My wife and daughter have been away for almost two weeks and I have reverted to the ways of my bachelorhood. This morning, I was forced to do dishes only because there were no more cereal bowls left. Even worse, I only washed one bowl so I could eat and then put it back on the stack when I was done.
All the dishes will be clean before they get back. I value my marriage too much to allow my wife to ever see our kitchen sink in such a state of disregard. This is a testament to the benefits of partnership. Pleasing my wife makes me a better person by mitigating my tendency towards sloth.
The dishes in the sink are really only a symptom of a deeper strain. This week also marks 22 years ago that my mother died. I have written about how reconciling her passing led me to Yoga and an appreciation of life's inherent worth (see How I Came to Yoga) but the pang of grief and the uncertainty in life that death so starkly reveals can just as easily trigger a more foreboding outlook.
My sense of life's inherent majesty can sometimes feel at terrible odds with the injustice and suffering that life also encompasses. The pressures of being in the world and meeting the responsibilities that that entails can overshadow my fragile certitude and color me bleak. Some part of me resents the way the world is. I feel frustrated by the insidious folly of our politics. I am saddened by the short-sightedness and lack of humanity that so poisons the well.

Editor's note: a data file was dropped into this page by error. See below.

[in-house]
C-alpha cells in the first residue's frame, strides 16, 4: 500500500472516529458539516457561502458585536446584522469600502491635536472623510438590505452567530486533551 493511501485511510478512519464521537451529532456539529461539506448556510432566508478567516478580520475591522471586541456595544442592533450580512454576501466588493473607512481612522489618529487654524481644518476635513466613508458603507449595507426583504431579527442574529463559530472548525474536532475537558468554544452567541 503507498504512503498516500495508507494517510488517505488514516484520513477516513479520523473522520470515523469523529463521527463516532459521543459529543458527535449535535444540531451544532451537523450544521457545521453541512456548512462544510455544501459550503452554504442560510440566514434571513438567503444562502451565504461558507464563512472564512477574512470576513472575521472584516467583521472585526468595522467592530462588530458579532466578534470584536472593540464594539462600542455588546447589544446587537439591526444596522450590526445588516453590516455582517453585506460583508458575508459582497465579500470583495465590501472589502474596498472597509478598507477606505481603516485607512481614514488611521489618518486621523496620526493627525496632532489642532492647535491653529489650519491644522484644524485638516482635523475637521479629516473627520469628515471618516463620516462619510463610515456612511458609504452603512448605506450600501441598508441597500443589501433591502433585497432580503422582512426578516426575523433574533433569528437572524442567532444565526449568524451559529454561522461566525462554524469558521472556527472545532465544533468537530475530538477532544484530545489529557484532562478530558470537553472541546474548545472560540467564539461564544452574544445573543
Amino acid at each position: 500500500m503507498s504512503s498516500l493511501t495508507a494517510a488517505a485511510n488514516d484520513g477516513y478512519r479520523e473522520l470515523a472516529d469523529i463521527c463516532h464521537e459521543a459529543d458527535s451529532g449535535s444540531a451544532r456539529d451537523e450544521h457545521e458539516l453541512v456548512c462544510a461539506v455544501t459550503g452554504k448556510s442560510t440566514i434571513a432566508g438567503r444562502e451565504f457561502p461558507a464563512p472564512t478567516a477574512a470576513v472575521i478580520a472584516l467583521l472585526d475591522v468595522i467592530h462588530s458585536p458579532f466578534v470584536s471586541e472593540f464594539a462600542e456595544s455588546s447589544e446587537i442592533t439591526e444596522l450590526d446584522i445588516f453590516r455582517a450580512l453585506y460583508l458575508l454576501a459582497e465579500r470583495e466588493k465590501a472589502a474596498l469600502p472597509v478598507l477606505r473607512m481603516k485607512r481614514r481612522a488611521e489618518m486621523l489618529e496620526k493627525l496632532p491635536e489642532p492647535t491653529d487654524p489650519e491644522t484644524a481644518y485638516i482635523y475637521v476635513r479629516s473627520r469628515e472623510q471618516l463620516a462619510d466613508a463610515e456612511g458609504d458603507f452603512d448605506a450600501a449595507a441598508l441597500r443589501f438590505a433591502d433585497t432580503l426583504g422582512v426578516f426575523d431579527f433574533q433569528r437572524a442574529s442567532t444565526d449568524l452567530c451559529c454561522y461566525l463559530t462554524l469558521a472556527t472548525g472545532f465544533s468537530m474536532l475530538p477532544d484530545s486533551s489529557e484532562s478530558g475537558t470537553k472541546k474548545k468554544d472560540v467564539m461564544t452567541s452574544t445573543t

I am working hard and doing my best to make an honest living. If I want to leave some dirty dishes in the sink then, gosh darn it, I damn well will.
I realize this may be a convenient excuse. I'm not trying to justify the behavior. All I'm saying is that, for those who have chosen to walk a straight and narrow path, there are few safe outlets for rebellion. When events begin to weigh heavy, I think its OK to let a few things slide.
I am struck by how, given the opportunity, my old ways can reemerge like no time has passed. Fortunately, time has passed and I have managed to cultivate some alternative patterns of behavior. The old pattern of self- doubt, fear, living like a slob and thinking life's injustice means that nothing matters is not my only option.
Exercising some executive authority over my patterns is kind of like this optical illusion. The red dot can appear on the inside or the outside of the box, depending on how you see it. If you concentrate on it enough, you can get it to change back and forth at will.
The ability to make these sort of shifts is contingent on some awareness that there is more then one way to see it. Without engaging new patterns first, we have no choice but our default settings.
An important thing to note is that just because I have new patterns doesn't mean that the old ones are gone. A friend once told me about a Yiddish saying that translates roughly as:
"Scrub the tub before enlightenment, scrub the tub after enlightenment."
Even after we manage to affect some positive change in ourselves, there is often maintenance work to be done. Whatever peace of mind and perspective on overcoming challenges I might be able to breath and move my way into, I still have to do the dishes.